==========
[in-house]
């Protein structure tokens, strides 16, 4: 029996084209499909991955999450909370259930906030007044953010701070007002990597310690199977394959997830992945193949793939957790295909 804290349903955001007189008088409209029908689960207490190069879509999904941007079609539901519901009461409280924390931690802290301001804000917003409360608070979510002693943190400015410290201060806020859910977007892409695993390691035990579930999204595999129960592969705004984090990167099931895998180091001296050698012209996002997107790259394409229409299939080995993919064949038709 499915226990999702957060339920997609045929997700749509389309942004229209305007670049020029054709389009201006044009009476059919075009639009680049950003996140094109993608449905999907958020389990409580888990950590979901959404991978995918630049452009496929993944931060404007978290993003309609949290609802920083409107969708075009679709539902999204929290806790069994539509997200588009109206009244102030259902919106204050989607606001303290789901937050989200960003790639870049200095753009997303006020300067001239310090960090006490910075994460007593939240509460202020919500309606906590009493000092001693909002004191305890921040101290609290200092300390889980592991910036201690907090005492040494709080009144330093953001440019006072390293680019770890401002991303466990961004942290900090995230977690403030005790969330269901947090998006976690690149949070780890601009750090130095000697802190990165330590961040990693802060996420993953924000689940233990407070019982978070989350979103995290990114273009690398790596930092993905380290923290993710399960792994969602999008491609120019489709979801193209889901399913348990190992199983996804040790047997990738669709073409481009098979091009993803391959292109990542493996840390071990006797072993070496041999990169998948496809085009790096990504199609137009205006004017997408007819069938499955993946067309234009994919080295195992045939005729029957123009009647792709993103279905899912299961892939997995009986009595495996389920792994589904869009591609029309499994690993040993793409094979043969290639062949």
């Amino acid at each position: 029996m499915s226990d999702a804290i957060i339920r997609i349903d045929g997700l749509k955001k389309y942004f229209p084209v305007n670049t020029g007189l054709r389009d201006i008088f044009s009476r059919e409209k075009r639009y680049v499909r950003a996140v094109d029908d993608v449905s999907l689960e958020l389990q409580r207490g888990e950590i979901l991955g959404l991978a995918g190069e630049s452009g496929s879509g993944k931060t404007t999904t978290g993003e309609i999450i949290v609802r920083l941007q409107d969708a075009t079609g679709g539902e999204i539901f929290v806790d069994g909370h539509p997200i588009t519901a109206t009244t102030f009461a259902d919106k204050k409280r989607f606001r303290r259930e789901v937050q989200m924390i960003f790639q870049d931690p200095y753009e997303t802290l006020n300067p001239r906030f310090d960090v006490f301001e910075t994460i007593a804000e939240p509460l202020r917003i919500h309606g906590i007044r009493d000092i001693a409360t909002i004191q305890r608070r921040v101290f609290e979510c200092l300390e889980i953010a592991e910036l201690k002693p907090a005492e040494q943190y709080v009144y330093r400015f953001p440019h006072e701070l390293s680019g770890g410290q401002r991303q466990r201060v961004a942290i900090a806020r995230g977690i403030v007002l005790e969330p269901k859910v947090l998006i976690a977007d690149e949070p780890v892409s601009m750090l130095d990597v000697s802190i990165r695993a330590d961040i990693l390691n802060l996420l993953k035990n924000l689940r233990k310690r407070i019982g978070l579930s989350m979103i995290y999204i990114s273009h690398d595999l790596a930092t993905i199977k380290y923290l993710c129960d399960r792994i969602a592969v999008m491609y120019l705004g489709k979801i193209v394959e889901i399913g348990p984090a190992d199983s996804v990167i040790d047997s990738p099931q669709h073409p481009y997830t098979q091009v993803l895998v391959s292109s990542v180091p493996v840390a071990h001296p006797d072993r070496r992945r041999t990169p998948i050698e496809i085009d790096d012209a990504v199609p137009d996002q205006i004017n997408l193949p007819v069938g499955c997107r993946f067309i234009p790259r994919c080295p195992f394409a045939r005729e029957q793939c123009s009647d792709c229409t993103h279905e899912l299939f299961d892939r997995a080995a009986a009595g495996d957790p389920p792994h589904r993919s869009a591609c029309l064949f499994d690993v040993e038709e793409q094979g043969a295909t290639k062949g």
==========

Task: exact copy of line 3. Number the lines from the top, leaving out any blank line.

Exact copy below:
């Amino acid at each position: 029996m499915s226990d999702a804290i957060i339920r997609i349903d045929g997700l749509k955001k389309y942004f229209p084209v305007n670049t020029g007189l054709r389009d201006i008088f044009s009476r059919e409209k075009r639009y680049v499909r950003a996140v094109d029908d993608v449905s999907l689960e958020l389990q409580r207490g888990e950590i979901l991955g959404l991978a995918g190069e630049s452009g496929s879509g993944k931060t404007t999904t978290g993003e309609i999450i949290v609802r920083l941007q409107d969708a075009t079609g679709g539902e999204i539901f929290v806790d069994g909370h539509p997200i588009t519901a109206t009244t102030f009461a259902d919106k204050k409280r989607f606001r303290r259930e789901v937050q989200m924390i960003f790639q870049d931690p200095y753009e997303t802290l006020n300067p001239r906030f310090d960090v006490f301001e910075t994460i007593a804000e939240p509460l202020r917003i919500h309606g906590i007044r009493d000092i001693a409360t909002i004191q305890r608070r921040v101290f609290e979510c200092l300390e889980i953010a592991e910036l201690k002693p907090a005492e040494q943190y709080v009144y330093r400015f953001p440019h006072e701070l390293s680019g770890g410290q401002r991303q466990r201060v961004a942290i900090a806020r995230g977690i403030v007002l005790e969330p269901k859910v947090l998006i976690a977007d690149e949070p780890v892409s601009m750090l130095d990597v000697s802190i990165r695993a330590d961040i990693l390691n802060l996420l993953k035990n924000l689940r233990k310690r407070i019982g978070l579930s989350m979103i995290y999204i990114s273009h690398d595999l790596a930092t993905i199977k380290y923290l993710c129960d399960r792994i969602a592969v999008m491609y120019l705004g489709k979801i193209v394959e889901i399913g348990p984090a190992d199983s996804v990167i040790d047997s990738p099931q669709h073409p481009y997830t098979q091009v993803l895998v391959s292109s990542v180091p493996v840390a071990h001296p006797d072993r070496r992945r041999t990169p998948i050698e496809i085009d790096d012209a990504v199609p137009d996002q205006i004017n997408l193949p007819v069938g499955c997107r993946f067309i234009p790259r994919c080295p195992f394409a045939r005729e029957q793939c123009s009647d792709c229409t993103h279905e899912l299939f299961d892939r997995a080995a009986a009595g495996d957790p389920p792994h589904r993919s869009a591609c029309l064949f499994d690993v040993e038709e793409q094979g043969a295909t290639k062949g």